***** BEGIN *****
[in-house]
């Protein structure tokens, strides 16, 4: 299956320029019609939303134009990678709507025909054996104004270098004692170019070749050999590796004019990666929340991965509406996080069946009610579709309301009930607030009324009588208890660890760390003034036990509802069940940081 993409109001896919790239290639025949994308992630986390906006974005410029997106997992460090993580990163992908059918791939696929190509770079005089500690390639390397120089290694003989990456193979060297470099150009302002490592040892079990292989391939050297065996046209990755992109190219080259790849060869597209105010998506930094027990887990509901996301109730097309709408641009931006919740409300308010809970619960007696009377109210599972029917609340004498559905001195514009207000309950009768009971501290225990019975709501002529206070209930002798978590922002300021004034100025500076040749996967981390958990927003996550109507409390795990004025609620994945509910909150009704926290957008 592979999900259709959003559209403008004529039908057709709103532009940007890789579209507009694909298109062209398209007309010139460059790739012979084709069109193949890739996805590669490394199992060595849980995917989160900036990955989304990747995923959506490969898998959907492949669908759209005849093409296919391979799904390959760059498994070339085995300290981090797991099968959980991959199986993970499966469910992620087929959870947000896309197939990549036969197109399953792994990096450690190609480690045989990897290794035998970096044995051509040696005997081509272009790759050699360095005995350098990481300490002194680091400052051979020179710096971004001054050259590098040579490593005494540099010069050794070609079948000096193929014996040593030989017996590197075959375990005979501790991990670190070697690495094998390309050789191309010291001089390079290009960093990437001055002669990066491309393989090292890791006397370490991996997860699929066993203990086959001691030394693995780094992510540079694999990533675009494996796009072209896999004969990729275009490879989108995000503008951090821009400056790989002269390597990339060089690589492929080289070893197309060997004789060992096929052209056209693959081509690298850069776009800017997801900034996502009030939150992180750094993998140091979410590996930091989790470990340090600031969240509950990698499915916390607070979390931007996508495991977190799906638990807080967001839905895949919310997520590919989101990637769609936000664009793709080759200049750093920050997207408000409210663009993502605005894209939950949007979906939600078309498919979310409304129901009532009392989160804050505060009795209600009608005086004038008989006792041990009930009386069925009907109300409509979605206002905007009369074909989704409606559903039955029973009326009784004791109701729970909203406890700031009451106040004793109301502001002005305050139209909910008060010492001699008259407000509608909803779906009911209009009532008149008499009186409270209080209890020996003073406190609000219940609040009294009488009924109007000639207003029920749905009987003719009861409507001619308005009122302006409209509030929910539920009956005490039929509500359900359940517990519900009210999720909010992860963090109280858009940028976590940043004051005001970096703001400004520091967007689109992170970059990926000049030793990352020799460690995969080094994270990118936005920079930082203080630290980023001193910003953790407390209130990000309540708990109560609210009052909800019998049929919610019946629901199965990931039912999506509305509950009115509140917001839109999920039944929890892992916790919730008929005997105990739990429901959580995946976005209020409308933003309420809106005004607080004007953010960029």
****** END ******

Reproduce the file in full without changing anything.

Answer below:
[in-house]
């Protein structure tokens, strides 16, 4: 299956320029019609939303134009990678709507025909054996104004270098004692170019070749050999590796004019990666929340991965509406996080069946009610579709309301009930607030009324009588208890660890760390003034036990509802069940940081 993409109001896919790239290639025949994308992630986390906006974005410029997106997992460090993580990163992908059918791939696929190509770079005089500690390639390397120089290694003989990456193979060297470099150009302002490592040892079990292989391939050297065996046209990755992109190219080259790849060869597209105010998506930094027990887990509901996301109730097309709408641009931006919740409300308010809970619960007696009377109210599972029917609340004498559905001195514009207000309950009768009971501290225990019975709501002529206070209930002798978590922002300021004034100025500076040749996967981390958990927003996550109507409390795990004025609620994945509910909150009704926290957008 592979999900259709959003559209403008004529039908057709709103532009940007890789579209507009694909298109062209398209007309010139460059790739012979084709069109193949890739996805590669490394199992060595849980995917989160900036990955989304990747995923959506490969898998959907492949669908759209005849093409296919391979799904390959760059498994070339085995300290981090797991099968959980991959199986993970499966469910992620087929959870947000896309197939990549036969197109399953792994990096450690190609480690045989990897290794035998970096044995051509040696005997081509272009790759050699360095005995350098990481300490002194680091400052051979020179710096971004001054050259590098040579490593005494540099010069050794070609079948000096193929014996040593030989017996590197075959375990005979501790991990670190070697690495094998390309050789191309010291001089390079290009960093990437001055002669990066491309393989090292890791006397370490991996997860699929066993203990086959001691030394693995780094992510540079694999990533675009494996796009072209896999004969990729275009490879989108995000503008951090821009400056790989002269390597990339060089690589492929080289070893197309060997004789060992096929052209056209693959081509690298850069776009800017997801900034996502009030939150992180750094993998140091979410590996930091989790470990340090600031969240509950990698499915916390607070979390931007996508495991977190799906638990807080967001839905895949919310997520590919989101990637769609936000664009793709080759200049750093920050997207408000409210663009993502605005894209939950949007979906939600078309498919979310409304129901009532009392989160804050505060009795209600009608005086004038008989006792041990009930009386069925009907109300409509979605206002905007009369074909989704409606559903039955029973009326009784004791109701729970909203406890700031009451106040004793109301502001002005305050139209909910008060010492001699008259407000509608909803779906009911209009009532008149008499009186409270209080209890020996003073406190609000219940609040009294009488009924109007000639207003029920749905009987003719009861409507001619308005009122302006409209509030929910539920009956005490039929509500359900359940517990519900009210999720909010992860963090109280858009940028976590940043004051005001970096703001400004520091967007689109992170970059990926000049030793990352020799460690995969080094994270990118936005920079930082203080630290980023001193910003953790407390209130990000309540708990109560609210009052909800019998049929919610019946629901199965990931039912999506509305509950009115509140917001839109999920039944929890892992916790919730008929005997105990739990429901959580995946976005209020409308933003309420809106005004607080004007953010960029």